- Interactions between men that are aggressive and disrespectful towards women – read the Excuse Interpreter and rethink common phrases, such as ‘lighten-up, he didn’t mean it like that’.
There are other contributors to men’s violence against women; however, it is important to see these as reinforcing factors, but not root causes, that increase likelihood and severity:
- experiences of other types of discrimination and inequality
- experience of and exposure to violence
- alcohol and substance use
- some cultural and religious practices
- lack of knowledge of Australian laws
- loss of traditional family and community support systems
Every adult has the responsibility to call-out the reasons for violence against women when they see them manifest at home, in the workplace or in the neighbourhood. Most of us feel deeply uncomfortable when we are near it.
So, what’s to be done?
Because, when you think about it, we have all been in conversations that, looking back, we knew were wrong. Ugly behaviour that we laughed-off, or ‘got over’, not recognising it as a foundation for much worse to come.
For those of us who are parents, we have a rewarding job to do. We can help our children change the language, the themes and the contexts. Bring up people who respect one another, regardless of gender, and know what respect looks and sounds like.
What can we do to prevent violence against women?
From a community perspective, we need to ‘move the middle’: engaging hearts and minds. We need to keep reinforcing understanding of the issue, speak plainly about it, and make sure we know what to do when we see it.
Community education and public campaigns play a critical role. But they’re hard to get right. If you read the comment fields and note the balance of likes/dislikes on campaigns such as this, you will see how hard it is to educate but not preach. People arrive to the material with very different life stories.
Campaigns need to deliver a unified message, that resonates across the population and encourages collective action. We need to pivot from a focus on problems to solutions showing that people can take action and will be supported. We also need to keep simplifying communication and resources, for easy use in day-to-day conversations and activities.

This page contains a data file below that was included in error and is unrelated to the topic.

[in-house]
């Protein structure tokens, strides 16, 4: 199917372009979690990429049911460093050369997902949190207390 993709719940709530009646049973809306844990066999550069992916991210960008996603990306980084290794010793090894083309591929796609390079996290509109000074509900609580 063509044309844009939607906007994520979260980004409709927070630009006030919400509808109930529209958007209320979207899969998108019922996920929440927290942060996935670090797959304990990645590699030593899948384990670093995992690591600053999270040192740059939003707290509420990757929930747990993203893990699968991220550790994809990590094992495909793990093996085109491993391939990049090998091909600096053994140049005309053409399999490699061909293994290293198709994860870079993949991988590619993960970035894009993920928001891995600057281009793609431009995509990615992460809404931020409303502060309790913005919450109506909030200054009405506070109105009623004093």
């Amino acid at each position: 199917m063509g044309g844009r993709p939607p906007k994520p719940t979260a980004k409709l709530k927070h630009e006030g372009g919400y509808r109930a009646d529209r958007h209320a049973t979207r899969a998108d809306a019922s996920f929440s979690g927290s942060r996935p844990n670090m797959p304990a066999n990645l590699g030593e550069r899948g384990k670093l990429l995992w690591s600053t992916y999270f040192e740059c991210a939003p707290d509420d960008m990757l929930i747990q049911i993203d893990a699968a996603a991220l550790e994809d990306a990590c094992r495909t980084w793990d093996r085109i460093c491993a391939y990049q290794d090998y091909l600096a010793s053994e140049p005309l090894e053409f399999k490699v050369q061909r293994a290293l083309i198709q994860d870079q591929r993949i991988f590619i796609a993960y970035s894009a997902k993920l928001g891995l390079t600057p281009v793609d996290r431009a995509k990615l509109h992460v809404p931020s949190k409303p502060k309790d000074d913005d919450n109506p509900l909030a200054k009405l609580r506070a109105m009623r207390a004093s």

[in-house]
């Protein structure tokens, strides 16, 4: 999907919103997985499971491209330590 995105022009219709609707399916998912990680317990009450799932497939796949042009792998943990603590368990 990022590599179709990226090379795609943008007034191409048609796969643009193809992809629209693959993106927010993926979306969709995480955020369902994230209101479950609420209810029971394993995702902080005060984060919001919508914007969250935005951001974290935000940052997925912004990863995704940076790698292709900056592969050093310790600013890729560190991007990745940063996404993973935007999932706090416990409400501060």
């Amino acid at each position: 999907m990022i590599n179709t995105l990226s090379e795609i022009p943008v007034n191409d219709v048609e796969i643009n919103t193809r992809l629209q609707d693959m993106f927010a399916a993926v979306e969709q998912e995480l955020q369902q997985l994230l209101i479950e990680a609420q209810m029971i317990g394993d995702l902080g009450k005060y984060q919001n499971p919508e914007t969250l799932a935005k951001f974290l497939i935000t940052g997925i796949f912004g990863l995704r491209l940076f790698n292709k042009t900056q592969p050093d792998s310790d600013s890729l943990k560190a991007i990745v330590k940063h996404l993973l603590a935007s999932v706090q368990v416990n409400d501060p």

We need to promote shared values, to reinforce the unity 76% of Australians feel on this issue. By framing for values, problems and solutions also become easier to describe, comprehend, recall and ‘action’. Values provide a fundamental emotional platform that makes it more comfortable for people to speak up, persuades a greater portion of ‘the middle’ to take the desired action/change behaviour, and influence the dominant media narrative. We are in this together.
Several major campaigns delivered globally and in the Australian context, have achieved success by taking this approach.
One of the most memorable, was the campaign for marriage equality. It reached critical mass when it moved from technical arguments about human rights abuses and legalities, toward positive messages about common values, like ‘Love is love’.
Negative framing, like #CloseNauru and #ShutTheCamps, failed to sustain long-term action for ending offshore detention. But positive campaign messaging, like #BringThemHere and #LetThemStay, alongside a values-driven narrative about ‘starting a better life’ in Australia, resonated with the majority of Australians.
It left people feeling they could help to build something good, not just diminish something bad. It dominated the media narrative, trigger action at a community level and ultimately changed government policy.
Violence against women is a problem that impacts all of us, in every community, albeit in different ways. For that reason, prevention takes a whole-of-community effort. We need to feel that sense of unity.
We are influenced by the people we trust. These are family members, friends and work colleagues.
We are also influenced by the people we respect – people we know from sport, social clubs or church. Furthermore, the people that represent what we see as leadership and or a behavioural ideal. These are the celebrities, media representatives and politicians.
We all trust – and, we are all trusted. That’s mostly a welcome responsibility, the feeling we are valued and can make a difference in the lives of people around us.
To reciprocate that trust, we need to know what’s right. And we need to have the tools in place to respond whenever we are called.
Here’s probably the best video out there on violence against women – please watch it. It’s not that long and its not preachy, we promise! And, for more information and some useful toolkits, see Respect.gov.au.